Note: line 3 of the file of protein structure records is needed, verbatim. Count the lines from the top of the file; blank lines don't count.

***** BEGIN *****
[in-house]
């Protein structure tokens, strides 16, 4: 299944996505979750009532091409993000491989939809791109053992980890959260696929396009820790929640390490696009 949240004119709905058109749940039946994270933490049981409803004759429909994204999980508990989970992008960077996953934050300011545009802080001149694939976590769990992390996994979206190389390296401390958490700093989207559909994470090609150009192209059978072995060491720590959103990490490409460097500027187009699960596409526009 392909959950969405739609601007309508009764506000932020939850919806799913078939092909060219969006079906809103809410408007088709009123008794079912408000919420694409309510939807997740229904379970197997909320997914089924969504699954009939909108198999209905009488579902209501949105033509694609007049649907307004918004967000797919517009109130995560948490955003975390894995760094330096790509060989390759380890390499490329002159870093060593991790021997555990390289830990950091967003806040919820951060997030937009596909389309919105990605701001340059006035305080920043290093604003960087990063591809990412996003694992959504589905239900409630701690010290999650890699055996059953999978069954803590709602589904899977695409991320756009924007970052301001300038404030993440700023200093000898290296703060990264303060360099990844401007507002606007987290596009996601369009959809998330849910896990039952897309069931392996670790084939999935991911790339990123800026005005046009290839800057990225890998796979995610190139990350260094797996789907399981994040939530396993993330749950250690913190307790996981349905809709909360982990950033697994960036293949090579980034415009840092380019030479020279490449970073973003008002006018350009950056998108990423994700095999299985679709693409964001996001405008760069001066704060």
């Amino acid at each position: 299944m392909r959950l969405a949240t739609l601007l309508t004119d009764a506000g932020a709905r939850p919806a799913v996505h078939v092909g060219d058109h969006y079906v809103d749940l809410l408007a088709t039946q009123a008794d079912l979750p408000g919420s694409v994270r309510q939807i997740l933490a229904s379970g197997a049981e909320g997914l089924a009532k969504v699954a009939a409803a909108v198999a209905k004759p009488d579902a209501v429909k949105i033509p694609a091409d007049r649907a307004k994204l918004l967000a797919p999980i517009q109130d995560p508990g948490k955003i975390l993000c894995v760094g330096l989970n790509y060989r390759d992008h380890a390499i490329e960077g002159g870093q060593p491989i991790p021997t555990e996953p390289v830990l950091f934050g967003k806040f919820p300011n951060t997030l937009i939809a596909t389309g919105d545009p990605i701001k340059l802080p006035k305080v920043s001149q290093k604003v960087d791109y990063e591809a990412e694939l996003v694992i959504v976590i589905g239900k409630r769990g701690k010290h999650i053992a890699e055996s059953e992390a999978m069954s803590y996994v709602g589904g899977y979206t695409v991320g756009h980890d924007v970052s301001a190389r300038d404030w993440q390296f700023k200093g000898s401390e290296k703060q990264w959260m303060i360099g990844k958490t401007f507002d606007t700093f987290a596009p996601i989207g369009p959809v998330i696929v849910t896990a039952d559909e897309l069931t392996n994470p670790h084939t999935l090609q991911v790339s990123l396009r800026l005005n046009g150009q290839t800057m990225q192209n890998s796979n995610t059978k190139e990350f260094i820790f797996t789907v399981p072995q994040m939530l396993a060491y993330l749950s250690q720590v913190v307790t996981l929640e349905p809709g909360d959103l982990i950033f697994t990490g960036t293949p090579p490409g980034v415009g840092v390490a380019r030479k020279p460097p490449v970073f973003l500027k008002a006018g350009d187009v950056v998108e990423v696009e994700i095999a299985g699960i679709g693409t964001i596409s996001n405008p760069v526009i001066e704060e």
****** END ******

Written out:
């Amino acid at each position: 299944m392909r959950l969405a949240t739609l601007l309508t004119d009764a506000g932020a709905r939850p919806a799913v996505h078939v092909g060219d058109h969006y079906v809103d749940l809410l408007a088709t039946q009123a008794d079912l979750p408000g919420s694409v994270r309510q939807i997740l933490a229904s379970g197997a049981e909320g997914l089924a009532k969504v699954a009939a409803a909108v198999a209905k004759p009488d579902a209501v429909k949105i033509p694609a091409d007049r649907a307004k994204l918004l967000a797919p999980i517009q109130d995560p508990g948490k955003i975390l993000c894995v760094g330096l989970n790509y060989r390759d992008h380890a390499i490329e960077g002159g870093q060593p491989i991790p021997t555990e996953p390289v830990l950091f934050g967003k806040f919820p300011n951060t997030l937009i939809a596909t389309g919105d545009p990605i701001k340059l802080p006035k305080v920043s001149q290093k604003v960087d791109y990063e591809a990412e694939l996003v694992i959504v976590i589905g239900k409630r769990g701690k010290h999650i053992a890699e055996s059953e992390a999978m069954s803590y996994v709602g589904g899977y979206t695409v991320g756009h980890d924007v970052s301001a190389r300038d404030w993440q390296f700023k200093g000898s401390e290296k703060q990264w959260m303060i360099g990844k958490t401007f507002d606007t700093f987290a596009p996601i989207g369009p959809v998330i696929v849910t896990a039952d559909e897309l069931t392996n994470p670790h084939t999935l090609q991911v790339s990123l396009r800026l005005n046009g150009q290839t800057m990225q192209n890998s796979n995610t059978k190139e990350f260094i820790f797996t789907v399981p072995q994040m939530l396993a060491y993330l749950s250690q720590v913190v307790t996981l929640e349905p809709g909360d959103l982990i950033f697994t990490g960036t293949p090579p490409g980034v415009g840092v390490a380019r030479k020279p460097p490449v970073f973003l500027k008002a006018g350009d187009v950056v998108e990423v696009e994700i095999a299985g699960i679709g693409t964001i596409s996001n405008p760069v526009i001066e704060e």